Christene Nongbet’s poems are sensitive ruminations


Christene Nongbet’s poems are sensitive ruminations on the world around her and surroundings. They are hard hitting at times for their stark realism. Though ostensibly bare bodied the poems reflect her rural surroundings in a powerful manner.


Will you Love Me?


Will you love me like a dog,

wagging your heart

whenever I come home?

Will you lick my hands

and climb all over my soul?

Will you love me like a dog?





I wish you were

a tomato

so I can have you

in my hand:


and easy to eat.


Soul Love


What more honourable

than this soul-to-soul fusion?

Oh, soul love of mine,

do not defile this love

by the merely physical!

Don’t you see,

I am trapped in your heart

like a grain of sand in the desert?

Encircle me,

transform me with a touch

of your pure love.

Make me an angel,

not heavenly,

only yours.



How Will I?


How can you be my soul love

if you do not see my love,

or my efforts

to understand you?


How can you freeze your mind with a

magic wand, forget the things we share

and only think of my digging into

your heart so I can bleed you?


How can you lock

your memories

in the darkest of caves,

fooling yourself

that my heart and hand,

while caressing you,

were just a show?


How can you conclude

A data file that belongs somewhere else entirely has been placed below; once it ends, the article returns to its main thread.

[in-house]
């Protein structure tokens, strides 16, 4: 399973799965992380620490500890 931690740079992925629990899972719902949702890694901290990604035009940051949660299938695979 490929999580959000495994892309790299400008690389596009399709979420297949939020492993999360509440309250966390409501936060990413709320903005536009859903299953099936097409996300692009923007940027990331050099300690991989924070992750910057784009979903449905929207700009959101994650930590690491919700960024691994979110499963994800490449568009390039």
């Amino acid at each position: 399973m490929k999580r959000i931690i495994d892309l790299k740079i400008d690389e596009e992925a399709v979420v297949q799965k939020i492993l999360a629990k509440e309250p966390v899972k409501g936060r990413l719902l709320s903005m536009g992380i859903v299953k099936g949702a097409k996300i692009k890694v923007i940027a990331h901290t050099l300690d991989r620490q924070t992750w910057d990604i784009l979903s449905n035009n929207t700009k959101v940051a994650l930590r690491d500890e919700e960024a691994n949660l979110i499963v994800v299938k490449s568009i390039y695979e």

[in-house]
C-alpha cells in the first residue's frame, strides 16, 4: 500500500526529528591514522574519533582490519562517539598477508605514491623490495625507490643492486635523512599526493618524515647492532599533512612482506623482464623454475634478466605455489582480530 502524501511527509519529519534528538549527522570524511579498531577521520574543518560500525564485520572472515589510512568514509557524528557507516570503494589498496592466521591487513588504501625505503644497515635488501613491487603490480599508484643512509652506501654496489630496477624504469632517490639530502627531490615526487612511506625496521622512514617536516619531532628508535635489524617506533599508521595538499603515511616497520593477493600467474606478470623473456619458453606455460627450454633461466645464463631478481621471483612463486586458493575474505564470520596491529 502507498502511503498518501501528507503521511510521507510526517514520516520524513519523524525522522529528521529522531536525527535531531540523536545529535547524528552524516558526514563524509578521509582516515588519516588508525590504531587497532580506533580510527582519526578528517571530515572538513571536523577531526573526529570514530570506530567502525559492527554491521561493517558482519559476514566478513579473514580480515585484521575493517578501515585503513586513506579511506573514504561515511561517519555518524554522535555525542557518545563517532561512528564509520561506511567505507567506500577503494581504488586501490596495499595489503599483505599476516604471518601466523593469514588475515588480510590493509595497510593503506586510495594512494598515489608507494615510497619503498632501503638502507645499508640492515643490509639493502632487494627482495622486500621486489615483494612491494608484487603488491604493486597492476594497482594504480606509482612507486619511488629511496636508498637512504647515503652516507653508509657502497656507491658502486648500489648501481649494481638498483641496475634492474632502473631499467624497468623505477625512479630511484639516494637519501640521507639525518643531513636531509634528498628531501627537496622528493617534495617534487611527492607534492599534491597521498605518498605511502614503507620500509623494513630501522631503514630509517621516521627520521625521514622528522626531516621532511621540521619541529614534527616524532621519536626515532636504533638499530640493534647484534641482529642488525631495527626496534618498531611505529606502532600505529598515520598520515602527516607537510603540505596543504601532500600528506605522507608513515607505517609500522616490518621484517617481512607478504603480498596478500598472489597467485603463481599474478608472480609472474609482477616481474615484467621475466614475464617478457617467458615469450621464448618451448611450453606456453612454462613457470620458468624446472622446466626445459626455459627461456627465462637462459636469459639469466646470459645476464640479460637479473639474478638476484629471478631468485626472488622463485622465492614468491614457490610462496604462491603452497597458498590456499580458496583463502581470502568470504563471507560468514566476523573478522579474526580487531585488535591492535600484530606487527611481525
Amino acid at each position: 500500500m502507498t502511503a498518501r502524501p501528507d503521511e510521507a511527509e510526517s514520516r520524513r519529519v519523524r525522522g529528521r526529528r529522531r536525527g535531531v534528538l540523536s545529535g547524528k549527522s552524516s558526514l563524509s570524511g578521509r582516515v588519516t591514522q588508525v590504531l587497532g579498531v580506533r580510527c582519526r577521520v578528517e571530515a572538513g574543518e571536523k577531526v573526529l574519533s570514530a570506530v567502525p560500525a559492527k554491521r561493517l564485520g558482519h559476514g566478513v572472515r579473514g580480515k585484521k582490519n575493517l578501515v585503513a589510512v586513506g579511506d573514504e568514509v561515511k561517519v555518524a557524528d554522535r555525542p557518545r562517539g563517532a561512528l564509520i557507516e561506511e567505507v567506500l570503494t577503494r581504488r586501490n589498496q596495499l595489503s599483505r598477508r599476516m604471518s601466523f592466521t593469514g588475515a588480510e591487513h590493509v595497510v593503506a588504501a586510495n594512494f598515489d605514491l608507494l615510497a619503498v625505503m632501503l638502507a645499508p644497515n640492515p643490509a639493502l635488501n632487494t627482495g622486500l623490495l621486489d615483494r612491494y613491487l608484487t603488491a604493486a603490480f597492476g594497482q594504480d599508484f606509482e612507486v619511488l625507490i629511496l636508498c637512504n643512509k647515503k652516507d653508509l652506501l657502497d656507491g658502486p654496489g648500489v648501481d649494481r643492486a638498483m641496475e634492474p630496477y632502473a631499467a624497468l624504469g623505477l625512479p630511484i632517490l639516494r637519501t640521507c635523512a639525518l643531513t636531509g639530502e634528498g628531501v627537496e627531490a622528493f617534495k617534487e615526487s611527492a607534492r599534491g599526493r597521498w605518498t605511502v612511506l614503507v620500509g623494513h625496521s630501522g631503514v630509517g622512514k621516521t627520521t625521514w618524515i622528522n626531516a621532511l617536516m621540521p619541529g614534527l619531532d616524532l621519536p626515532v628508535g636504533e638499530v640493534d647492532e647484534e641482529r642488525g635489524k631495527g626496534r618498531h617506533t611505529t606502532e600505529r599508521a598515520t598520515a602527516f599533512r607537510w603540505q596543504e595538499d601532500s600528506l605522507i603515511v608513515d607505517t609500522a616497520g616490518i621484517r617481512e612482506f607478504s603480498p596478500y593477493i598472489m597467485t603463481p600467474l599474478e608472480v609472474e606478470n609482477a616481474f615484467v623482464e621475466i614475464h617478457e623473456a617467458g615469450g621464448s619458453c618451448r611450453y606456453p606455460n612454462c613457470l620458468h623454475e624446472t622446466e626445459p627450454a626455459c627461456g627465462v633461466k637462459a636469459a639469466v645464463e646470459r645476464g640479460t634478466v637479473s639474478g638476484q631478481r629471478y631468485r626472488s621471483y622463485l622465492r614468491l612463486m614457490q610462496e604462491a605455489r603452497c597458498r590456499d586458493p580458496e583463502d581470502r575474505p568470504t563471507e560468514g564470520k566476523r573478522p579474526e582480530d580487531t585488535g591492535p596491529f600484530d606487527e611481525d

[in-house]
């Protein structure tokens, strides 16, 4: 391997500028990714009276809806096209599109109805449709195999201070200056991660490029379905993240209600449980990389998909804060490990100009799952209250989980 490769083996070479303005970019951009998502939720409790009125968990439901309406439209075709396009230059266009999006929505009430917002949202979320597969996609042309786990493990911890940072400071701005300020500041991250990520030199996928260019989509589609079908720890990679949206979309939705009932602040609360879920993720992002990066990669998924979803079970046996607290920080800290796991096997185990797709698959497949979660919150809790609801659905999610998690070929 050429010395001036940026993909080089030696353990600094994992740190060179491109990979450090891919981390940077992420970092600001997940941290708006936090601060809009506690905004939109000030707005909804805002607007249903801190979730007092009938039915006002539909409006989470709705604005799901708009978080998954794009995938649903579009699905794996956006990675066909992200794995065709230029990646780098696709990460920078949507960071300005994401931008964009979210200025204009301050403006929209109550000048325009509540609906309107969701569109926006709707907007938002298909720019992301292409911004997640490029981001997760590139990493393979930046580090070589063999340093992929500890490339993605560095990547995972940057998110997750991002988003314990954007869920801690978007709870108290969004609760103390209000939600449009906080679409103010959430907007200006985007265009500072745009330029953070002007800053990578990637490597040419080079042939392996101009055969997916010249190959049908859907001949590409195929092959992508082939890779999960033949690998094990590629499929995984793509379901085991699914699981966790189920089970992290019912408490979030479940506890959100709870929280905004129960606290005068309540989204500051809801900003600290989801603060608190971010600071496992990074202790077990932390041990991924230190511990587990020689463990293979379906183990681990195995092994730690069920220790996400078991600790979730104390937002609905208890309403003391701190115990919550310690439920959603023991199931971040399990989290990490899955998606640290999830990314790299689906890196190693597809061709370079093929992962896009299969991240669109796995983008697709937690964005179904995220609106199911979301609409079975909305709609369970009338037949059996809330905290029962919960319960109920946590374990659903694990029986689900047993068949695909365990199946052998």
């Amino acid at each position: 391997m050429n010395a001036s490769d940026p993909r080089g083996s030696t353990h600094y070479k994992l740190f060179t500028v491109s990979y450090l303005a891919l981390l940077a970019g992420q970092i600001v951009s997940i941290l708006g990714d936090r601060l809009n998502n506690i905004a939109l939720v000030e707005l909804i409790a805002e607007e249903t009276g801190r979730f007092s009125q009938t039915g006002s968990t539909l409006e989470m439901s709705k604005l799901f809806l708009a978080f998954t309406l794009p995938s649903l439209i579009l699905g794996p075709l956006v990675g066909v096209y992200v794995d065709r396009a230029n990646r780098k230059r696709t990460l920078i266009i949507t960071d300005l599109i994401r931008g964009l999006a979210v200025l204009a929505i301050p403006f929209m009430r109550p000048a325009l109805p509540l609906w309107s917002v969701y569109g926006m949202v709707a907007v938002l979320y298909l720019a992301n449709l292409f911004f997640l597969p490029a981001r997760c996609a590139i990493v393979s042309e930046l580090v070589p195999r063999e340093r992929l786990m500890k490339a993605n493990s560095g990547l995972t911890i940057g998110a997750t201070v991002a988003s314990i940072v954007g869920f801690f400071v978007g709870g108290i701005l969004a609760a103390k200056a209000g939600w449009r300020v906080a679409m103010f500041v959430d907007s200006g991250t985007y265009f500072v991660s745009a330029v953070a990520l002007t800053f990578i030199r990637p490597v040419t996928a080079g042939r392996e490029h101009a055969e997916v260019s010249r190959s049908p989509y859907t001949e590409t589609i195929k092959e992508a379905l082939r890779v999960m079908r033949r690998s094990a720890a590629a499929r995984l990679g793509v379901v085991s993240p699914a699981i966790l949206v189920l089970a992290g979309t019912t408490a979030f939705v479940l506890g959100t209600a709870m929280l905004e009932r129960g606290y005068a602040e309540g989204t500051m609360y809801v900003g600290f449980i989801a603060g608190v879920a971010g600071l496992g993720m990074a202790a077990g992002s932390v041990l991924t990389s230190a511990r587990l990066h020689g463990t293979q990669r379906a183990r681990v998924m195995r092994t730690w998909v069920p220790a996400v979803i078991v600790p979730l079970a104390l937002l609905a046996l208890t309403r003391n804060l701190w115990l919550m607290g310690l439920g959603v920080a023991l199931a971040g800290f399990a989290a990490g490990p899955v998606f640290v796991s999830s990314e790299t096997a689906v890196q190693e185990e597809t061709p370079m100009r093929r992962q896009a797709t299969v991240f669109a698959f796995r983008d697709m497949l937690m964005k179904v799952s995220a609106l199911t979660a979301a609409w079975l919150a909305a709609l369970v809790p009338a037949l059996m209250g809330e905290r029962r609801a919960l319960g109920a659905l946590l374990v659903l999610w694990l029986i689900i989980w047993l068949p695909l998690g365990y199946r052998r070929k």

everything so soon?

Do I need to remind you

of what I said on my sick bed?

I’ve etched your name inside me:

even if I want to, I cannot erase it.


How can you forget

the night we drove together,

filled with divine passion,

and I called you my soul love,

not soul mate?

Isn’t love, eternal?

Isn’t mate, merely sensual?


Don’t you remember?

We inspire each other

like rain ‘honouring Earth’!


How will I carry the blood

staining your pants

in my mynsiem, my soul,

if you fail to see that the blood

pumping in my heart

is all for you?


How will I make you positive about me?

How will I make you spurn

the insecurities crawling

in your heart like summer ants?


How will I assure you

that I adore you,

or that you are the sun

and the moon to me?


How will I?

A question unanswered,


till I die…


How will I?



Magical Rain


For you,

Dear Bahduh,

I cry,

I lose control.


with excitement,

I think of how

Mother Earth

had gifted us

(for our special day)

the magic globule

of water,


termed as ‘rain’,

to conspire with us:

bond our thoughts,

bond our dreams.



Hailstorm and Chaos

27th November 2004.

Hailstorm came barging

into every room

with hails like potatoes,

thumping our heads.


Mother took an umbrella,

shielding my siblings…

The house was no longer

a house.


Hailstorm’s best companion,

Chaos, followed soon after,

harrying us relentlessly—peace

outside the house.


Thus that day,


and Chaos became


thus to this day,

I dread their return,

like the child

I haven’t outgrown.



Your Touch

Your touch
has replenished
my dried well, 
put me to the test
of wild passions.
Will you drink
from it?
Will you satisfy 
my passions,

dipping in it?




‘CHRISTENE NONGBET is an upcoming poet and school teacher. She has completed her MA in English literature from North-Eastern Hill University, Shillong, and her BEd from IGNOU. She lives at Umsning village, Meghalaya’.

Ananya S Guha

Ananya S Guha

Ananya S Guha works in the Indira Gandhi National Open University, Shillong (Meghalaya) as an Academic Administrator. He has over 30 years of teaching and administrative experience. He has six collections of poetry and his forms have been published world wide. Some of his poems are due to appear soon in an Anthology of Indian Poetry in English to be published by Harper Collins.